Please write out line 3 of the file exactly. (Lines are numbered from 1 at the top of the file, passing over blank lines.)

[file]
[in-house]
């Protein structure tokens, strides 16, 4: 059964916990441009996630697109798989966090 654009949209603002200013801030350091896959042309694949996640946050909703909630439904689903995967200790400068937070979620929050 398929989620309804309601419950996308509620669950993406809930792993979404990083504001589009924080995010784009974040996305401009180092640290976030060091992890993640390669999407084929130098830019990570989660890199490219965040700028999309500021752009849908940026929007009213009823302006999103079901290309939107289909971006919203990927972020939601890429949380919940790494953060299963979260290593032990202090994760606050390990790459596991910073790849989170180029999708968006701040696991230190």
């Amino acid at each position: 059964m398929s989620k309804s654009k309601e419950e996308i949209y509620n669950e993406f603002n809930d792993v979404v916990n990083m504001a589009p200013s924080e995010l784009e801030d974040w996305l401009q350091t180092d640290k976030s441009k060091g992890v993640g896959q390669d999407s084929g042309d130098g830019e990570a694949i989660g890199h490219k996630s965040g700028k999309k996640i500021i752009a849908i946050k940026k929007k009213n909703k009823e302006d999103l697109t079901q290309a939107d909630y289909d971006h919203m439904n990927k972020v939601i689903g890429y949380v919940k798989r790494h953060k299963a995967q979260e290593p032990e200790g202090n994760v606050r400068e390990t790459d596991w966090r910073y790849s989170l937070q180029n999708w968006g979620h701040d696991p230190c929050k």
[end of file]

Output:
């Amino acid at each position: 059964m398929s989620k309804s654009k309601e419950e996308i949209y509620n669950e993406f603002n809930d792993v979404v916990n990083m504001a589009p200013s924080e995010l784009e801030d974040w996305l401009q350091t180092d640290k976030s441009k060091g992890v993640g896959q390669d999407s084929g042309d130098g830019e990570a694949i989660g890199h490219k996630s965040g700028k999309k996640i500021i752009a849908i946050k940026k929007k009213n909703k009823e302006d999103l697109t079901q290309a939107d909630y289909d971006h919203m439904n990927k972020v939601i689903g890429y949380v919940k798989r790494h953060k299963a995967q979260e290593p032990e200790g202090n994760v606050r400068e390990t790459d596991w966090r910073y790849s989170l937070q180029n999708w968006g979620h701040d696991p230190c929050k």